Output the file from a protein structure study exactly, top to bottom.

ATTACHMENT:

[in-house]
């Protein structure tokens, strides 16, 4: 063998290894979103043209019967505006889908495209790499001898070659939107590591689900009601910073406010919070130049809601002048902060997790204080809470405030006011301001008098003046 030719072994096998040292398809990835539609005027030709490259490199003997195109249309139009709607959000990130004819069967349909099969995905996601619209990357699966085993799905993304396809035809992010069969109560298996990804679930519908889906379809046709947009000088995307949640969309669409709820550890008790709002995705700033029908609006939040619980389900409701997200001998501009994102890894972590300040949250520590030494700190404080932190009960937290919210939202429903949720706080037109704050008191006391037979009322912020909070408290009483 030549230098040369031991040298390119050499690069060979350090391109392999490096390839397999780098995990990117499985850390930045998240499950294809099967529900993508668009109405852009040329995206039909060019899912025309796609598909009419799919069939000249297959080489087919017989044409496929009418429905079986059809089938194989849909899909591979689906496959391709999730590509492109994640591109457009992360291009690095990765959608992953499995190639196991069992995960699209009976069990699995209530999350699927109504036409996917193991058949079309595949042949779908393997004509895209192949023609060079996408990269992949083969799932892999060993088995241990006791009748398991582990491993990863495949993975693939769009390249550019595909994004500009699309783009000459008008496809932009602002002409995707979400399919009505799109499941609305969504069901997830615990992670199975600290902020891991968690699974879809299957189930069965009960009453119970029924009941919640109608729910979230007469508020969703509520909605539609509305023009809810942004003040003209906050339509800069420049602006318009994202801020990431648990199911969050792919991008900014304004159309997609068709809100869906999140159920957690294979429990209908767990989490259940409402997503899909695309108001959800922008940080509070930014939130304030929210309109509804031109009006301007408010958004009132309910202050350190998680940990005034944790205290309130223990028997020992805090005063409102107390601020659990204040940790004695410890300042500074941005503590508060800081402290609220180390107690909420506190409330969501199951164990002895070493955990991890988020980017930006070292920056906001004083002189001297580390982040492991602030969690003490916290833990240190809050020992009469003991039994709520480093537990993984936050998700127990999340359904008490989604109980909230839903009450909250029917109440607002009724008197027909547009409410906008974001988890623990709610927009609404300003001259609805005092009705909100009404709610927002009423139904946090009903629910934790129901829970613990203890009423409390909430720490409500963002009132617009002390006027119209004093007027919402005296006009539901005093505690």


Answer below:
[in-house]
């Protein structure tokens, strides 16, 4: 063998290894979103043209019967505006889908495209790499001898070659939107590591689900009601910073406010919070130049809601002048902060997790204080809470405030006011301001008098003046 030719072994096998040292398809990835539609005027030709490259490199003997195109249309139009709607959000990130004819069967349909099969995905996601619209990357699966085993799905993304396809035809992010069969109560298996990804679930519908889906379809046709947009000088995307949640969309669409709820550890008790709002995705700033029908609006939040619980389900409701997200001998501009994102890894972590300040949250520590030494700190404080932190009960937290919210939202429903949720706080037109704050008191006391037979009322912020909070408290009483 030549230098040369031991040298390119050499690069060979350090391109392999490096390839397999780098995990990117499985850390930045998240499950294809099967529900993508668009109405852009040329995206039909060019899912025309796609598909009419799919069939000249297959080489087919017989044409496929009418429905079986059809089938194989849909899909591979689906496959391709999730590509492109994640591109457009992360291009690095990765959608992953499995190639196991069992995960699209009976069990699995209530999350699927109504036409996917193991058949079309595949042949779908393997004509895209192949023609060079996408990269992949083969799932892999060993088995241990006791009748398991582990491993990863495949993975693939769009390249550019595909994004500009699309783009000459008008496809932009602002002409995707979400399919009505799109499941609305969504069901997830615990992670199975600290902020891991968690699974879809299957189930069965009960009453119970029924009941919640109608729910979230007469508020969703509520909605539609509305023009809810942004003040003209906050339509800069420049602006318009994202801020990431648990199911969050792919991008900014304004159309997609068709809100869906999140159920957690294979429990209908767990989490259940409402997503899909695309108001959800922008940080509070930014939130304030929210309109509804031109009006301007408010958004009132309910202050350190998680940990005034944790205290309130223990028997020992805090005063409102107390601020659990204040940790004695410890300042500074941005503590508060800081402290609220180390107690909420506190409330969501199951164990002895070493955990991890988020980017930006070292920056906001004083002189001297580390982040492991602030969690003490916290833990240190809050020992009469003991039994709520480093537990993984936050998700127990999340359904008490989604109980909230839903009450909250029917109440607002009724008197027909547009409410906008974001988890623990709610927009609404300003001259609805005092009705909100009404709610927002009423139904946090009903629910934790129901829970613990203890009423409390909430720490409500963002009132617009002390006027119209004093007027919402005296006009539901005093505690």